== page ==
Baltimore Ravens quarterback Joe Flacco has flown mostly under the radar this Super Bowl season. It's a bit of a surprise given that he has thrown for 853 yards, eight touchdowns and no interceptions through three playoff games, but even that sort of performance can be overshadowed by the media juggernaut following linebacker Ray Lewis.
So despite the never-ending coverage of Sunday's big showdown you may not have heard that Flacco is in the final year of his rookie contract and is set to become an unrestricted free agent. That leaves the Ravens with the difficult decision of what to do with their strong-armed star.
It's worth noting here that all signs point to Flacco staying in purple and black. Baltimore drafted Flacco 18th overall in 2008 to be the team's longtime franchise quarterback, and general manager Ozzie Newsome has already said that Flacco will be starting under center for the team next season. But the question that remains is whether Baltimore will have to sacrifice any chance of a competitive future by keeping Flacco.
Flacco's camp is reportedly looking for a deal that will rival Drew Brees' $20 million-per-year contract, the NFL's richest in terms of annual payout. That's a staggering amount of money, especially considering that Flacco comes nowhere close to Brees in terms of on-field performance.
The Saints' quarterback led the league in passing yards and touchdowns in each of the last two seasons and ranked third in both stats in 2010. He annually ranks among the league's best in terms of completion percentage. Flacco, meanwhile, has failed to crack the top ten in completion percentage, yards or touchdowns in either of the last two seasons, and he barely made the cut in 2010. This isn't meant to denounce Flacco, who is obviously a very talented and successful quarterback, just to show that he doesn't yet deserve the sort of money paid to Brees, Peyton Manning or Tom Brady.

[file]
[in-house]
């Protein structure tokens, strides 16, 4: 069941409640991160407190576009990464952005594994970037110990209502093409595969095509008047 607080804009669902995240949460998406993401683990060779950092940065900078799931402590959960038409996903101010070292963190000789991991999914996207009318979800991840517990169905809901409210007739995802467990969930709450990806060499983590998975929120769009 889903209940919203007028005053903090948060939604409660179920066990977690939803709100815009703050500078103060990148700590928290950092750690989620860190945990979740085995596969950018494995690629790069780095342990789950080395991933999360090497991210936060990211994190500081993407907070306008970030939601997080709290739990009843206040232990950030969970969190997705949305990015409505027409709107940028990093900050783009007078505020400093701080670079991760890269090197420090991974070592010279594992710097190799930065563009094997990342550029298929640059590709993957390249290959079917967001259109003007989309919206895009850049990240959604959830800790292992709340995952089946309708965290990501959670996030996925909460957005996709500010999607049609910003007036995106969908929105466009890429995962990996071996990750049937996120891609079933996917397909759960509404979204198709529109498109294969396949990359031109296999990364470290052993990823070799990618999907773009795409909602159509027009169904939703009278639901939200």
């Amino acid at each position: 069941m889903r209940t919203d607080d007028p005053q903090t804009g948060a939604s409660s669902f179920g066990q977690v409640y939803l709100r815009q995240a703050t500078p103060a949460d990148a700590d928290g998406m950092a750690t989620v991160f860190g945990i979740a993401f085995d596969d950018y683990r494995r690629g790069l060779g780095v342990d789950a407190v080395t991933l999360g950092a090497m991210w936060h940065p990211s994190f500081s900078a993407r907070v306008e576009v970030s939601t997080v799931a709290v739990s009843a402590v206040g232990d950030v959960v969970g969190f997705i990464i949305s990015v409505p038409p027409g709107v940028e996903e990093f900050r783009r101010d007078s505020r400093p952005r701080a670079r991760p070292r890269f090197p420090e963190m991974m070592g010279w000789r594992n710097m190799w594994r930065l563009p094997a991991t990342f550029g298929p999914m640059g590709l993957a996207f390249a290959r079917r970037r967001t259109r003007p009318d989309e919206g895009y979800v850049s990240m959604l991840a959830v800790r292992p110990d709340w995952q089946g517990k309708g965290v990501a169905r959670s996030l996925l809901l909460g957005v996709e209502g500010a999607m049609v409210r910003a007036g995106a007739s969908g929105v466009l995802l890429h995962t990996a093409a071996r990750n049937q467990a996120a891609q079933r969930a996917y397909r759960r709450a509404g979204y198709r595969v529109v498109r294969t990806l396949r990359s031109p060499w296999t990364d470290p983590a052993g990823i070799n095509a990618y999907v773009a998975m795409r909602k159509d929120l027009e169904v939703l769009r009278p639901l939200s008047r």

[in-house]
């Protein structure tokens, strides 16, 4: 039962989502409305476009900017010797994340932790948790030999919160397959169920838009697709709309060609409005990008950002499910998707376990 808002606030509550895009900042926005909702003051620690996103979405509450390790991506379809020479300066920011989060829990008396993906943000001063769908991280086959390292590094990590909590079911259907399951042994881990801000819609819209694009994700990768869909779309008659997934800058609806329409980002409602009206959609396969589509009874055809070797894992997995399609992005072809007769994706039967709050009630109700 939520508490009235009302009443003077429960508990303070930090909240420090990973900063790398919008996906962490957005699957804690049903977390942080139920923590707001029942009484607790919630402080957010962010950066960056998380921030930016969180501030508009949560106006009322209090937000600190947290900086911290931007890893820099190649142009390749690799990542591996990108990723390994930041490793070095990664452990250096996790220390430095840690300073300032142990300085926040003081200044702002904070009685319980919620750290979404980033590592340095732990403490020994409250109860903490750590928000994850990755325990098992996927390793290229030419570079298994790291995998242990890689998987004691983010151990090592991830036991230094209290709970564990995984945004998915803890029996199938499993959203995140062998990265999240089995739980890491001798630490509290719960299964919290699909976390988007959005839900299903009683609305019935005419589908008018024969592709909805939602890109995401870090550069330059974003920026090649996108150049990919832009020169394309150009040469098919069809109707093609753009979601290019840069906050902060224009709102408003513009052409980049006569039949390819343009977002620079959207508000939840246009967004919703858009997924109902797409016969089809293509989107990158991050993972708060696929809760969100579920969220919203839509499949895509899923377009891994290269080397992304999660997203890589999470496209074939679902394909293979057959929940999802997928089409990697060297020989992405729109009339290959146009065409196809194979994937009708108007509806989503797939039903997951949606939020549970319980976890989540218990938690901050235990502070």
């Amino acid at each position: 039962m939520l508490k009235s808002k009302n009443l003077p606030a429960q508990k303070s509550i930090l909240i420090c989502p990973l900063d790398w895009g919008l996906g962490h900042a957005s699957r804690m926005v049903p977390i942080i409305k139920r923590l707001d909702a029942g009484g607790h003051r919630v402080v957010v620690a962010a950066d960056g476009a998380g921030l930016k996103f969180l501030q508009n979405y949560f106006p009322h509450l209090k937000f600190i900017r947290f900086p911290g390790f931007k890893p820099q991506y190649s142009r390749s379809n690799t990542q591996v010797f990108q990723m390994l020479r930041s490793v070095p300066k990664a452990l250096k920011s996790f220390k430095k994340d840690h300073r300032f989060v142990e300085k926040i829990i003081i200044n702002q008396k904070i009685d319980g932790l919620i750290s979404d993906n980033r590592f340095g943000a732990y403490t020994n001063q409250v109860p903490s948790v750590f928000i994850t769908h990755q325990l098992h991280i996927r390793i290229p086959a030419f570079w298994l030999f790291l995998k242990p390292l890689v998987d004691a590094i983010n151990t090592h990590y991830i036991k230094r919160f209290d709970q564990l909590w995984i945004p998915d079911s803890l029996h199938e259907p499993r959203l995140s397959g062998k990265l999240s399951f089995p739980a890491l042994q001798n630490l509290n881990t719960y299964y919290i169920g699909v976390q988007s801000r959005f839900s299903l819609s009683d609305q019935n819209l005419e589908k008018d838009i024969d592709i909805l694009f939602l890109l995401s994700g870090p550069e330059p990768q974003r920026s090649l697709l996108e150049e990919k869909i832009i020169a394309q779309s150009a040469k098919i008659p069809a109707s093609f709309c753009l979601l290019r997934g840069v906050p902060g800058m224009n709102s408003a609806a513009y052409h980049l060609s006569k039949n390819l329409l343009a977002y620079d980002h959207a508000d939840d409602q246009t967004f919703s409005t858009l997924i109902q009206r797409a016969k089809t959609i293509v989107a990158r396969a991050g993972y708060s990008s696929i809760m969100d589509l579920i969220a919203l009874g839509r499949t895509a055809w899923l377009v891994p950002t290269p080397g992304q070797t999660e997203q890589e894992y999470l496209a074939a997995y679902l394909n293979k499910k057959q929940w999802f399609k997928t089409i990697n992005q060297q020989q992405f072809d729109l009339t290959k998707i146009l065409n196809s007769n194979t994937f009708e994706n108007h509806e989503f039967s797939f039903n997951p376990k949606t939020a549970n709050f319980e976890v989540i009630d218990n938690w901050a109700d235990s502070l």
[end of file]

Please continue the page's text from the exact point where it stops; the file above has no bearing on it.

But the worse news for Baltimore is that, even if the front office agrees that Flacco deserves such an exorbitant contract, the team simply can't afford to lock so much money into a single position, particularly because that position hasn't been integral to the Ravens' success.
The Ravens have thrived on a balanced approach to both sides of the ball. In 2012 the team ranked around the middle of the league in yards gained (16th) and points scored (10th) on offense, as well as in yards surrendered (17th) and points allowed (T-12th) on defense. Unlike the Saints or Patriots, who often succeed exclusively by the passing game and pay their quarterbacks accordingly, the Ravens can't rely solely on their offense to win.
And to be sure, signing Flacco to a monster new contract will come at the expense of the team's defensive performance. Key defensive players like Paul Kruger, Ed Reed, Dannell Ellerbe and Cary Williams are set to become unrestricted free agents (not to mention that Ray Lewis is retiring). The team's defense will be awfully anemic if those players are all allowed to walk, but Baltimore may not have any other option when what little cap space it has is eaten up by Flacco's new contract.
The Ravens head into next season with around $107 million in cap commitments against a salary cap that's not expected to be much higher than this year's $120.6 million. Even if Baltimore adds some cap room by restructuring a few existing contracts, the majority of that potential budget will go toward keeping Flacco - and that assumes the two sides agree to a reasonable, longterm contract. Should the Ravens and Flacco fail to see eye-to-eye on a new deal, Baltimore's only option will be to franchise Flacco for a deadly $14.6 million cap hit in 2013.
Obviously the team and its fans are focused on the lone goal of winning a Super Bowl this weekend, and rightly so. But win or lose, the Ravens have quite the decision looming before them, and choosing to stick by their young quarterback could put the team's future success into jeopardy.